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Plunging fire

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Subject: Top attack, Spitzer (bullet), Charles Carpenter (lieutenant colonel), Nudelman-Suranov NS-37, Polygonal fort
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Plunging fire

Plunging fire is gunfire directed upon an enemy from an elevated position, or gunfire aimed so as to fall on an enemy from above.

In naval warfare plunging fire was often used to penetrate an enemy ship's thinner deck armor rather than firing directly at an enemy ship's side. Another method is in a form of indirect fire, by aiming the weapon, usually a machine gun or belt-fed grenade launcher, at such a degree that it is pointed over an elevated obstacle such as a hill that it may nearly graze it. The impact zone will be just that of the opposite side. The trajectory of the rounds will take effect and "plunge" greatly after travelling the determined range; in which the rounds will be falling from directly above vice from the front, increasing the chances of striking an advancing force in the cone of fire when no other technique becomes effective.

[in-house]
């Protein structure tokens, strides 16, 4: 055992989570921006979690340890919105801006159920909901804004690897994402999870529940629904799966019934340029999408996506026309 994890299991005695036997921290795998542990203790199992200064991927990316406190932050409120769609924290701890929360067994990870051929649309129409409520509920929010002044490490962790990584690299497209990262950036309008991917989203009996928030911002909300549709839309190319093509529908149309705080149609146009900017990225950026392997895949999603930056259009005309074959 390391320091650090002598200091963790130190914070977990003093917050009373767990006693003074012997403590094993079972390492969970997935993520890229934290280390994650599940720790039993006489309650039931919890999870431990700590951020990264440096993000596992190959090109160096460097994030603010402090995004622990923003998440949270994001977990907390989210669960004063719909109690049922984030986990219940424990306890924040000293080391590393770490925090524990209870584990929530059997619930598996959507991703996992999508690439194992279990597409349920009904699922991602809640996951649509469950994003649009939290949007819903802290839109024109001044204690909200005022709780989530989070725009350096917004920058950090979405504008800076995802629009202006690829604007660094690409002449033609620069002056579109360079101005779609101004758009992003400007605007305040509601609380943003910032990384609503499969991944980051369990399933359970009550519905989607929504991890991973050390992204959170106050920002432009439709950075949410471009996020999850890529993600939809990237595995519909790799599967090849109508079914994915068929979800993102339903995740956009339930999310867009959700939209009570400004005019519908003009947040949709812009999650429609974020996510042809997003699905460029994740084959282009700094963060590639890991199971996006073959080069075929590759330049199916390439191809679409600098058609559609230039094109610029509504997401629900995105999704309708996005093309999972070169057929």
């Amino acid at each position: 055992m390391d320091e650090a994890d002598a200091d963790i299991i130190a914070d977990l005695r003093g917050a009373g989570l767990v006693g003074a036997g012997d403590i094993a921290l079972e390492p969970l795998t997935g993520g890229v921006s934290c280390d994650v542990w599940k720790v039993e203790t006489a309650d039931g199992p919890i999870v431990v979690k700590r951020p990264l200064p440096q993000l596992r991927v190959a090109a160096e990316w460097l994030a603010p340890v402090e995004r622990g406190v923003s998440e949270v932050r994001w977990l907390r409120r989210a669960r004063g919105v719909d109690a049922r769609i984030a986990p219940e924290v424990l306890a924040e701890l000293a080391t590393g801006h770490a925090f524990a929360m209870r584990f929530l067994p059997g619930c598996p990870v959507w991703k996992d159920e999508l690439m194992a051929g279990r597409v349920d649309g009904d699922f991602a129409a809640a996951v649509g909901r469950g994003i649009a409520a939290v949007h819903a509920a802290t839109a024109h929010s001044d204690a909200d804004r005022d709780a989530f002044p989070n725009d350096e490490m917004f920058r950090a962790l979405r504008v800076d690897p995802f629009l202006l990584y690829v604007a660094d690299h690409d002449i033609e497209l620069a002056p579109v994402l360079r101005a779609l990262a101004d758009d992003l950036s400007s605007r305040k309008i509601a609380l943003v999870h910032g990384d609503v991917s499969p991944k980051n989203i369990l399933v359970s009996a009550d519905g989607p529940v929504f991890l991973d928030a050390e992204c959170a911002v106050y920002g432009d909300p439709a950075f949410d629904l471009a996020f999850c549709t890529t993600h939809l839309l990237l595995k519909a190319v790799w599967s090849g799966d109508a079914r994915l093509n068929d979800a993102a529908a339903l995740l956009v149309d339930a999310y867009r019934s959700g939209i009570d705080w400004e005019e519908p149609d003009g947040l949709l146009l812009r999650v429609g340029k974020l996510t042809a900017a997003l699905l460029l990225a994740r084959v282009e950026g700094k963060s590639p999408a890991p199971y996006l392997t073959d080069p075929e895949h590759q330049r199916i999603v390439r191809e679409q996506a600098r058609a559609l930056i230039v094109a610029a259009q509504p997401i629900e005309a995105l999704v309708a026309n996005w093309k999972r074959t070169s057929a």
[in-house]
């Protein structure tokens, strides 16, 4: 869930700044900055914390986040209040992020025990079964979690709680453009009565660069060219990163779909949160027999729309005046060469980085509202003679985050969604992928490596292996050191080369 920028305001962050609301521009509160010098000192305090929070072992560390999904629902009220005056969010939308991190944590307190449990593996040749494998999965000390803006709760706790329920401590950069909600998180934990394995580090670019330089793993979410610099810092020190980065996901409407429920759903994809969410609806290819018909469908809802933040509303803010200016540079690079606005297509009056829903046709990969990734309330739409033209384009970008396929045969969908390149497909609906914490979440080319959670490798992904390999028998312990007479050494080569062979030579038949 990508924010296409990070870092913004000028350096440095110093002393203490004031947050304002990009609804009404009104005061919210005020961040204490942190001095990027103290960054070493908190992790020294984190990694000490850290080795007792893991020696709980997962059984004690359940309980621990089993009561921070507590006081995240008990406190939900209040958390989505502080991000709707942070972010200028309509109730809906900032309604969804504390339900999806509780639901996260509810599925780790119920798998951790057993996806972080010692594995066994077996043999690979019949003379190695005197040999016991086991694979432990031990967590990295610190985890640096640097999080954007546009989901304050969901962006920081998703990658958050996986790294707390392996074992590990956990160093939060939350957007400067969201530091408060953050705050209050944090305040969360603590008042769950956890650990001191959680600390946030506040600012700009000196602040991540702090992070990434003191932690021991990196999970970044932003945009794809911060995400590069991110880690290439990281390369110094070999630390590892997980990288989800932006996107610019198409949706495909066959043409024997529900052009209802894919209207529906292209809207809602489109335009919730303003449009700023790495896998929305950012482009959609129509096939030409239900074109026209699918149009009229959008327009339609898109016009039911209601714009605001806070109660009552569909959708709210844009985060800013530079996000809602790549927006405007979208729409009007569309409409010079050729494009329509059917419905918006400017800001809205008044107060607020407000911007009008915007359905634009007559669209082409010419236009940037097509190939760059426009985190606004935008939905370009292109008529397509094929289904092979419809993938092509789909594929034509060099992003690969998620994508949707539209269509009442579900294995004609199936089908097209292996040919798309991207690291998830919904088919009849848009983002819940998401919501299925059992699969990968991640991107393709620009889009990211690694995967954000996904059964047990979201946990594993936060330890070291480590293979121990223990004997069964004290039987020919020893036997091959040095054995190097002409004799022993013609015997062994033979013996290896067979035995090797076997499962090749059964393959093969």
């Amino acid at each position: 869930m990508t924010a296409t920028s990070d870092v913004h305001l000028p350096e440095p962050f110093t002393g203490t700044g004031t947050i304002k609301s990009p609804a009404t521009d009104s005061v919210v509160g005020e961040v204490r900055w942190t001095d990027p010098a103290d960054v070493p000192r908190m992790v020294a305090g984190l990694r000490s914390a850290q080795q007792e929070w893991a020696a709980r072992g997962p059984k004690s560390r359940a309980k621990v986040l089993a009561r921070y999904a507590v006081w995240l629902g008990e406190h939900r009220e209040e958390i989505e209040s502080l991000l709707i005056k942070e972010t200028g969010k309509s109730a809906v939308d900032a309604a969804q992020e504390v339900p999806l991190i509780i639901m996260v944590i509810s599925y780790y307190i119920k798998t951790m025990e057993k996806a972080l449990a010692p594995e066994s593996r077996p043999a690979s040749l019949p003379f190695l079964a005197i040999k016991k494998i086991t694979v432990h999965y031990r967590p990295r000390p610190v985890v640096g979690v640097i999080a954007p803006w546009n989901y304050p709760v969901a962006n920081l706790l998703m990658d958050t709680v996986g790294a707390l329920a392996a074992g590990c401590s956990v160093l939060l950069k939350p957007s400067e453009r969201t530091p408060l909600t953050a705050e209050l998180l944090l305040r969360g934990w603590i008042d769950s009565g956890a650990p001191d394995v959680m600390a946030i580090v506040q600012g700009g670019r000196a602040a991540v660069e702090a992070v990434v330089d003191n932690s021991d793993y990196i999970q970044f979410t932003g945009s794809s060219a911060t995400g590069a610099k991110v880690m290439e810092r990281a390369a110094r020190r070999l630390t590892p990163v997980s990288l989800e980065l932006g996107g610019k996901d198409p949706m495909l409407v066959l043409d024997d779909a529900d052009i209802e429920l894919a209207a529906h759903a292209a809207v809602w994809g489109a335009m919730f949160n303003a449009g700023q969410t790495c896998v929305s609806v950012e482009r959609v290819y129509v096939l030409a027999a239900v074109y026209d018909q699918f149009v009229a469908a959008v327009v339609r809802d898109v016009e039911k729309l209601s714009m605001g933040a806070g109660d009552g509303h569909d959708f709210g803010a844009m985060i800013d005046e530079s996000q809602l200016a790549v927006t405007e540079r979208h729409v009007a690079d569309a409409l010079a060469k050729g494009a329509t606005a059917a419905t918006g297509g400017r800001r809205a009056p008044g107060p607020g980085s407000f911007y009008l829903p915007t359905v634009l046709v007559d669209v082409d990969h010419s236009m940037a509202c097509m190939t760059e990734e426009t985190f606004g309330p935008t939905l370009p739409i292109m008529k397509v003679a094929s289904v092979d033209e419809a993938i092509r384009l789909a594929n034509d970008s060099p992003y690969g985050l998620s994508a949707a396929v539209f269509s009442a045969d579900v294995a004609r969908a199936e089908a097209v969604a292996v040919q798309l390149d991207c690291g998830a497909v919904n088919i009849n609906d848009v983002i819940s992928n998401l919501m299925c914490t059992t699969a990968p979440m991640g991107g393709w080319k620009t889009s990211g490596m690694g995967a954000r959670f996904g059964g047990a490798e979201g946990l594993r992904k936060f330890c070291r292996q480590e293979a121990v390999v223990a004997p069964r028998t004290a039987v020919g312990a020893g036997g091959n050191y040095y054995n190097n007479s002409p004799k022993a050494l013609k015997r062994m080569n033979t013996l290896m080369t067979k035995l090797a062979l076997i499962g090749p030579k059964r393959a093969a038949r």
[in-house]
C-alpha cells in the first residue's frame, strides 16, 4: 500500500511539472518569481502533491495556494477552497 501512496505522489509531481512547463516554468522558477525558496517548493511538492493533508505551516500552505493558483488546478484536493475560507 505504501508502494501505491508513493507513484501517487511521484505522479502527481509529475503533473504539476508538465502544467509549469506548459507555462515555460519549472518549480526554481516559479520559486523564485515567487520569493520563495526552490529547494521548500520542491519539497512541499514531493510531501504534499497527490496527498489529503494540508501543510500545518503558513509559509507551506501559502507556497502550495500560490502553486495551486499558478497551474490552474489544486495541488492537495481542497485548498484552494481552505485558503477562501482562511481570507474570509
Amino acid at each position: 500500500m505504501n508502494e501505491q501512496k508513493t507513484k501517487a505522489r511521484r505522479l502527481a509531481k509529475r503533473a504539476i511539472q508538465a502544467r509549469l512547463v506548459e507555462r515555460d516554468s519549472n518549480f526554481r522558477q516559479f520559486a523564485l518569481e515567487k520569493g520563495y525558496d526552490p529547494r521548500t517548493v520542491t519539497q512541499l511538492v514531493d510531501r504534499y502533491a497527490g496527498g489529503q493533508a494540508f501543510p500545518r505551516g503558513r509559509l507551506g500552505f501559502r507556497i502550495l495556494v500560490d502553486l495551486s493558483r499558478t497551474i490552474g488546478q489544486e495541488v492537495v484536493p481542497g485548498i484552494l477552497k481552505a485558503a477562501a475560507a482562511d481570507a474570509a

Both the howitzer and mortar provide this type of fire.

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